The Road To Technical And Stylistic Mastery
This workshop examines the essential elements of building a solid technique that leads to greater musicality and stylistic awareness. Attention will be given on how to achieve the correct sound that will result in desired musical purpose. An overview of the stylistic traits of the musical periods will be presented as they relate to how a student learns and polishes their repertoire for performance. Repertoire and exercises will be demonstrated from Elementary through Advanced levels. Professor Clarfield will incorporate examples from her books, Burgm ü ller, Czerny, & Hanon: 32 Studies Selected For Technique and Musicality , and Keys to Stylistic Mastery (Books 1,2,3 co-authored with Dennis Alexander) published by Alfred Publishing Company.
Sonatina/Sonata Syndrome: Preventing Predictable Pianistic Pitfalls
Sonatinas contain the major building blocks that will lead to an artistic performance of sonatas. During this seminar, strategies for teaching sonatinas which anticipate challenges encountered in sonatas will be discussed. Topics to be addressed are technique, style, and interpretation. Musical excerpts will include sonatinas by Beethoven, Clementi, Diabelli, Kuhlau, and Lichner, and sonatas by Haydn, Mozart, and Beethoven. Teachers and students are invited to bring in sonatinas or sonatas to perform and/or discuss.
Preparing for Auditions and Competitions: Turning Fear Into Fun!
Proper preparation for performing situations is an essential component for a successful experience. This program includes such topics as choice of repertoire, understanding and solving technical problems, memorization, performance anxiety and stage poise. Choosing the right performance activity to match each student’s needs will be discussed. This workshop will provide useful strategies to help teachers prepare their students for all kinds of performing experiences.
The Road to Impressionism: Introduction to Teaching Style and Interpretation In Debussy’s Piano Music
This 2-part workshop will provide teachers with an extensive list of Impressionistic-style beginning and intermediate teaching literature that will prepare students for the technique, pedaling, sonorities, and imagery needed for Impressionistic piano music. A detailed description of stylistic traits and the major influences on Debussy’s style will be addressed with practical applications to performance. In addition, this workshop will provide suggested sequencing of Debussy’s piano music at all levels.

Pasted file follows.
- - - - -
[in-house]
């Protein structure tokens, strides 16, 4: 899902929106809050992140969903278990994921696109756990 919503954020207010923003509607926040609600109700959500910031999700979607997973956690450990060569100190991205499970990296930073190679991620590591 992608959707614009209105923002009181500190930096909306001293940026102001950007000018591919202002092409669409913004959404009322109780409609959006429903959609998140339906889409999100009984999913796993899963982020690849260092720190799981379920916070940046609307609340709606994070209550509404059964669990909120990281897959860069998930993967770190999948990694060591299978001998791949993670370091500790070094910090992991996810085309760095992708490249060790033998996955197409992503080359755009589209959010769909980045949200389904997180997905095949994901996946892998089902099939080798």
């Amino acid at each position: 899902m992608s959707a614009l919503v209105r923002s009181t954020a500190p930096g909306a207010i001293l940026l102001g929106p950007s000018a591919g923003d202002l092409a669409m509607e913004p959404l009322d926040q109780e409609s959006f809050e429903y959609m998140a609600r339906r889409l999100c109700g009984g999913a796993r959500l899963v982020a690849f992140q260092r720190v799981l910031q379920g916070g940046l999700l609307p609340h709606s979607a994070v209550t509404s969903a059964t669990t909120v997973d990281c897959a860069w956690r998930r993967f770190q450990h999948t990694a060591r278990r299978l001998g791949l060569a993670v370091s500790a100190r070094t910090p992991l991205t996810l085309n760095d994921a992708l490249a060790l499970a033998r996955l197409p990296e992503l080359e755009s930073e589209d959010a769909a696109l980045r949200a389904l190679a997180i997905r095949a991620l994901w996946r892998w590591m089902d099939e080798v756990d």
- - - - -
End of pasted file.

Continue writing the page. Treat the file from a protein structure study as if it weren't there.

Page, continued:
What You See Is What You Hear
How we move at the keyboard definitely impacts how the audience hears the music. Teaching artistic performance chorography should be an integral part of the artistic process from the beginning stages of learning. This session will address the importance of teaching opening and closing gestures, as well as adapting body language to match the music’s changing moods. Stylistic differences and propriateness will also be discussed.
Motivation: Creative Ways To Encourage Productive Practice And Artistic Performance
This seminar helps teachers develop motivational strategies for dealing with students of all ages and levels. Ms. Clarfield shares her philosophical and pedagogical approaches to successful practice that will be effective as well as fun and inspiring. Factors and challenges that effect productive and enjoyable practice such as student learning styles, parental involvement, as well as variety in practice strategies will be discussed. This seminar will focus on how to introduce repertoire effectively as well as how to help your students make up goal oriented practice assignments. Innovative technical drills and useful memory aids will also be covered.
Teaching Rubato: Bend It, But Don’t Break It
We, as piano teachers face many challenges, perhaps one of the greatest being the maintenance of a steady tempo in our students’ playing with a strict inner pulse. But what happens when they reach all of that splendid repertoire that demands rhythmic freedom? This workshop will provide teachers with ideas on when and why we use rubato, as well as techniques for how to teach students to play with rhythmic freedom beginning at an early age. Professor Clarfield will perform and provide an extensive list of repertoire form early intermediate to advanced levels that are effective in teaching rubato.
Workshops may be combined with master classes using students of all ages and levels of advancement.